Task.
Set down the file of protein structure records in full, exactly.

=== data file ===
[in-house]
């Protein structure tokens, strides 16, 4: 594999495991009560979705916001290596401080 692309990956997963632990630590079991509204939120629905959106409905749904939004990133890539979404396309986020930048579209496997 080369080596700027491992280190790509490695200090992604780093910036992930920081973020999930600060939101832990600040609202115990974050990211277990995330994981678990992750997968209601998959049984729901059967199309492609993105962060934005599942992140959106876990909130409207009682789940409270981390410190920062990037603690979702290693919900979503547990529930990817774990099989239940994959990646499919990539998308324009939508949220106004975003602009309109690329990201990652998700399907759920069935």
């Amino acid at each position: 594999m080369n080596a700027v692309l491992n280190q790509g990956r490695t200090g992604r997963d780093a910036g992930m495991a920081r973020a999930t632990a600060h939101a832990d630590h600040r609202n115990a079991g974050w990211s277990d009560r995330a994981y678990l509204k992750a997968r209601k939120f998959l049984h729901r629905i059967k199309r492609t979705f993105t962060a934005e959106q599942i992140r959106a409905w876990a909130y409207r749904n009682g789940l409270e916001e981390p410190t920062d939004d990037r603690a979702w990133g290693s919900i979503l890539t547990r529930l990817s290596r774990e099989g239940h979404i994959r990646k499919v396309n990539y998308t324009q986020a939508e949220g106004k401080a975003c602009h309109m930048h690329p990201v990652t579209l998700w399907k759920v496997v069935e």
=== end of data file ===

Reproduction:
[in-house]
């Protein structure tokens, strides 16, 4: 594999495991009560979705916001290596401080 692309990956997963632990630590079991509204939120629905959106409905749904939004990133890539979404396309986020930048579209496997 080369080596700027491992280190790509490695200090992604780093910036992930920081973020999930600060939101832990600040609202115990974050990211277990995330994981678990992750997968209601998959049984729901059967199309492609993105962060934005599942992140959106876990909130409207009682789940409270981390410190920062990037603690979702290693919900979503547990529930990817774990099989239940994959990646499919990539998308324009939508949220106004975003602009309109690329990201990652998700399907759920069935």
């Amino acid at each position: 594999m080369n080596a700027v692309l491992n280190q790509g990956r490695t200090g992604r997963d780093a910036g992930m495991a920081r973020a999930t632990a600060h939101a832990d630590h600040r609202n115990a079991g974050w990211s277990d009560r995330a994981y678990l509204k992750a997968r209601k939120f998959l049984h729901r629905i059967k199309r492609t979705f993105t962060a934005e959106q599942i992140r959106a409905w876990a909130y409207r749904n009682g789940l409270e916001e981390p410190t920062d939004d990037r603690a979702w990133g290693s919900i979503l890539t547990r529930l990817s290596r774990e099989g239940h979404i994959r990646k499919v396309n990539y998308t324009q986020a939508e949220g106004k401080a975003c602009h309109m930048h690329p990201v990652t579209l998700w399907k759920v496997v069935e």